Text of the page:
Well, we’re still playing catch-up from the holidays so let’s get to it. Stars And Stripes told us that former Venezuelan lawmakers and members of the opposition’s “interim government” (the 2015 National Assembly, duly elected unlike Maduro’s current National Assembly) voted 72-23 in favor of replacing “interim President”, Juan Guaido, with a leadership committee. It seems the opposition and it’s new coalition, the Unitary Platform, are ready to move on and embrace a fresh candidate for the 2024 presidential election. We here at TFT are early backers of Maria Corina Machado.

 As these things often happen, when they move they move quickly…Reuters tells us that 3 of 4 opposition groups seeking to remove “interim president”, Juan Guaido, say the step will not allow any Venezuelan assets to pass into Maduro’s control. They are also hopeful the US will extend the Treasury Department’s protection for CITGO, the US-based oil refiner, a subsidiary of PDVSA (Venezuela government-owned oil company). The vultures are circling and as soon as the Treasury Department’s protection expires CITGO, one of Venezuela’s few remaining assets, will be carved up to satisfy (at least partially) creditors, who have been lining up for a while now.

 Then we have FX Empire reporting Venezuela’s 2015 National Assembly has officially voted to remove Juan Guaido, dissolve his “interim government”, and appoint a new commission to govern assets currently under control of the “interim government”. A spokesperson for the US National Security Council said the US will support the opposition, the “interim government”, and the National Assembly, “regardless of what form it takes”. What else would they say?

 Then we have Bitcoin.com reporting that the future of the $1.8 billion in disputed Venezuelan gold, currently controlled by the opposition and stored in the Bank Of England’s vaults, is now in question as the opposition dissolved the “interim government”. UK courts previously ruled the gold would remain in Bank Of England vaults and under opposition control because the “interim government” was recognized as the legitimate government of Venezuela and not the Maduro regime (despite the regime’s numerous attempts to get their hands on it). Now…?? With the newly formed commission in charge of asset control it remains to be seen how this will be received by the 52 trials underway around the world with over $40 billion in assets in dispute.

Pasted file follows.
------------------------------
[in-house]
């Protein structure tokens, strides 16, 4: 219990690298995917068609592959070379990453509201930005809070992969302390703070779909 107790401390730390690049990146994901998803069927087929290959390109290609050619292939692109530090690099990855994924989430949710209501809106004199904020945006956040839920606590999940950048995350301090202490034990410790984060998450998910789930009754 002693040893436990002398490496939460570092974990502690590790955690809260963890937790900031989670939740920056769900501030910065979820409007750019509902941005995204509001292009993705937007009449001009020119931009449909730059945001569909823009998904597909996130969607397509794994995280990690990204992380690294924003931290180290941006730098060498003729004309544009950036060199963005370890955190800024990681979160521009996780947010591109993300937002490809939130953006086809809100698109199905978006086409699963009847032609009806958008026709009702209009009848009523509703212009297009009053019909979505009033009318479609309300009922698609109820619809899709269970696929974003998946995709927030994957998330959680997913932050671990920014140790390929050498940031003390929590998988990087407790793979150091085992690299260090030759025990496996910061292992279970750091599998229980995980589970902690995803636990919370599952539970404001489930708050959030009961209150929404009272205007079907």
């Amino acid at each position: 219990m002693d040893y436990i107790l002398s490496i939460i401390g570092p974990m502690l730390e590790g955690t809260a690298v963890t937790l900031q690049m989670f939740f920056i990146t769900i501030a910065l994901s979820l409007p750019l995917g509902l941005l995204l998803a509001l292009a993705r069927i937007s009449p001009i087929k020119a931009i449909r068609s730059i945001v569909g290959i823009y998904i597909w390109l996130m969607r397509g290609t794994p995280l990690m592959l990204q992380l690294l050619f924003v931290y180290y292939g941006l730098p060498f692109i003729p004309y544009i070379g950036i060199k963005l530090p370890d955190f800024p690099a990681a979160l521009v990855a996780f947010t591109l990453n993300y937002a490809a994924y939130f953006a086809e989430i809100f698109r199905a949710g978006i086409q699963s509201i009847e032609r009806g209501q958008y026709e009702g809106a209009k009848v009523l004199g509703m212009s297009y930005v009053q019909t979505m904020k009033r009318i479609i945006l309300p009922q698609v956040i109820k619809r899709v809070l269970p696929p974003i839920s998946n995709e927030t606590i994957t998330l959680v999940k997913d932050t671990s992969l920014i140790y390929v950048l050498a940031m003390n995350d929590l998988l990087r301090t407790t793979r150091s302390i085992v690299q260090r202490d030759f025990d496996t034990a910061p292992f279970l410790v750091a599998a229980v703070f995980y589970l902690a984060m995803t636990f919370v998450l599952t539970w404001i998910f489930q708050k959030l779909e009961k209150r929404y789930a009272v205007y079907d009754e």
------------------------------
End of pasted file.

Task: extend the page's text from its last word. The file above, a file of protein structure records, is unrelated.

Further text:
Then we have News AM telling us that Nicolas Maduro told journalist, Ignacio Ramonet, “Venezuela is ready, totally ready, to take steps toward a process of normalization of diplomatic, consular, and political relations with the current administration of the US and administrations to come.” Kinda’ sounds like a guy that knows even though he and the Chavistas are totally fraudulent and Human Rights abusers, there may be a deal to be made with Joe Biden.

 Things are about to get, in the words of Arte Johnson, “Very…interesting”. Maduro sees a chance to get concessions without basically giving up anything and the Biden administration, despite protestations to the contrary, seems willing to make concessions to score political points at home.